Morale: Russia Seeks Closure In Afghanistan


October 26, 2012: Russia is trying to get Afghanistan to help find the graves of missing Russian soldiers from the 1979-89 war. Russia would also like to track down Russian troops who deserted in Afghanistan during the war. Russia has a list of 265 soldiers considered missing in Afghanistan during the 1980s. About twenty percent of them are believed to be deserters who are still alive. About a third of these men are believed to have since left Afghanistan. For the sake of the families, Russia wants to determine if the missing troops are dead or alive and pass that information on to surviving kin.

While the Afghan government is inclined to help there is one major problem. Many of the missing Russian troops were last seen in areas that are still Taliban strongholds. The Taliban were recruited from a few Pushtun tribes in the south and the Taliban are still largely Pushtun. Since the Pushtuns are only 40 percent of the population, they were never able to control all of Afghanistan in the 1990s. The northern tribes formed the Northern Alliance and continued resisting the Taliban until reinforced by the Americans after September 11, 2001. That enabled the Northern Alliance to quickly defeat the Taliban. 

Ever since then Russia has been trying to restore good relations with Afghanistan. Bitter memories of the war have made this difficult. The Russians lost 15,000 troops, while 1.5 million Afghans died during the 1979-89 Russian occupation. Russia and their pro-Russian Afghan government still controlled most of Afghanistan when Russian troops left in 1989. The Russians gave the pro-Russian government some $300 million a year until the Soviet Union collapsed in 1991. After that, the payments stopped, and the pro-Russian government fell in 1992. The subsequent civil war enabled the Taliban to take control by 1996. The Russians began supporting the Northern Alliance against the Taliban from the late 1990s to 2001. The new Afghan government was dominated by Northern Alliance leaders and Russia resumed diplomatic relations with Afghanistan in 2002. Since then Russia has provided free or low cost military equipment, economic aid, and other assistance to Afghanistan. Now Russia wants some help in finding closure about their Afghan War.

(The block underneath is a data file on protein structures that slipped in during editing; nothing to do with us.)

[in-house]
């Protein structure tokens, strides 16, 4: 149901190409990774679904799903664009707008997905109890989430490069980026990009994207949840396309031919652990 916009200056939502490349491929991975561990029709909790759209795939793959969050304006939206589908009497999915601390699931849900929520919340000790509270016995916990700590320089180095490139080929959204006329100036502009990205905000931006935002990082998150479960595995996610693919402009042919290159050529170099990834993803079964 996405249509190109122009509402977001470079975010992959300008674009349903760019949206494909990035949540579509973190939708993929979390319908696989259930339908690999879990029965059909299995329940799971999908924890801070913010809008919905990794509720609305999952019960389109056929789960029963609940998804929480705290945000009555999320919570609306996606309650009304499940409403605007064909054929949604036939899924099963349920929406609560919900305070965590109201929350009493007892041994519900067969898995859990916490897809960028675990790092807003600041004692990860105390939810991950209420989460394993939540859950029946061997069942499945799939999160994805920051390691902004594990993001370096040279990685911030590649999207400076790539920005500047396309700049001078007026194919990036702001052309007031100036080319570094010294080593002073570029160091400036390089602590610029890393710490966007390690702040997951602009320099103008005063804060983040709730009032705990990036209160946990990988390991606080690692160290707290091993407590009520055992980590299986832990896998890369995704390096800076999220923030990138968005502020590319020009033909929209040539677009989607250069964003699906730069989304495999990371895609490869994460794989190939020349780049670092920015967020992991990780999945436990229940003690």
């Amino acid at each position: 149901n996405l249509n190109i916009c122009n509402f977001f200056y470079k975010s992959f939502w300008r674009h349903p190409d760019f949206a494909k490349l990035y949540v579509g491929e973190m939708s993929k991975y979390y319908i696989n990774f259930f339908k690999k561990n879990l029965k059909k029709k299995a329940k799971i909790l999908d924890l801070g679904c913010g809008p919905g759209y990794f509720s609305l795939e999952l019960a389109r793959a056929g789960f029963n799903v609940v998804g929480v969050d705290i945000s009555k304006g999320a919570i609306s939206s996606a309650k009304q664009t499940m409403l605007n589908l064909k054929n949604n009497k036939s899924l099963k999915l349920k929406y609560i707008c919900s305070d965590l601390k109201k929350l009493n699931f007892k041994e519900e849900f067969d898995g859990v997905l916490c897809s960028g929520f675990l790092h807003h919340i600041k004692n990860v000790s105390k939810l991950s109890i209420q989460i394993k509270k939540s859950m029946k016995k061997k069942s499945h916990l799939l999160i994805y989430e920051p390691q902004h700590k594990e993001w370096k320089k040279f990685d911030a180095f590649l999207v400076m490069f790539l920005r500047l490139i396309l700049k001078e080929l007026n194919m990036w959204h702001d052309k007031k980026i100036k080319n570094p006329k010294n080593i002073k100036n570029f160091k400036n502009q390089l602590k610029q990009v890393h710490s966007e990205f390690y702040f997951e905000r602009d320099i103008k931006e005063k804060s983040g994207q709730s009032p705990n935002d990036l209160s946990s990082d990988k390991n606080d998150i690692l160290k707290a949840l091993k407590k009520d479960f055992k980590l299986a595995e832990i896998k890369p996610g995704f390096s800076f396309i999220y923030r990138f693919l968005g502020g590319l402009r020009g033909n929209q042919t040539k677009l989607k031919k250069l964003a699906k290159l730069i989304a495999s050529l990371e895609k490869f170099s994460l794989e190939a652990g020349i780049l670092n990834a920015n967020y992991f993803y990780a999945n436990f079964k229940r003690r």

Article Archive

Morale: Current 2022 2021 2020 2019 2018 2017 2016 2015 2014 2013 2012 2011 2010 2009 2008 2007 2006 2005 2004 



Help Keep Us Soaring

We need your help! Our subscription base has slowly been dwindling. We need your help in reversing that trend. We would like to add 20 new subscribers this month.

Each month we count on your subscriptions or contributions. You can support us in the following ways:

  1. Make sure you spread the word about us. Two ways to do that are to like us on Facebook and follow us on Twitter.
  2. Subscribe to our daily newsletter. We’ll send the news to your email box, and you don’t have to come to the site unless you want to read columns or see photos.
  3. You can contribute to the health of StrategyPage. A contribution is not a donation that you can deduct at tax time, but a form of crowdfunding. We store none of your information when you contribute..
Subscribe   Contribute   Close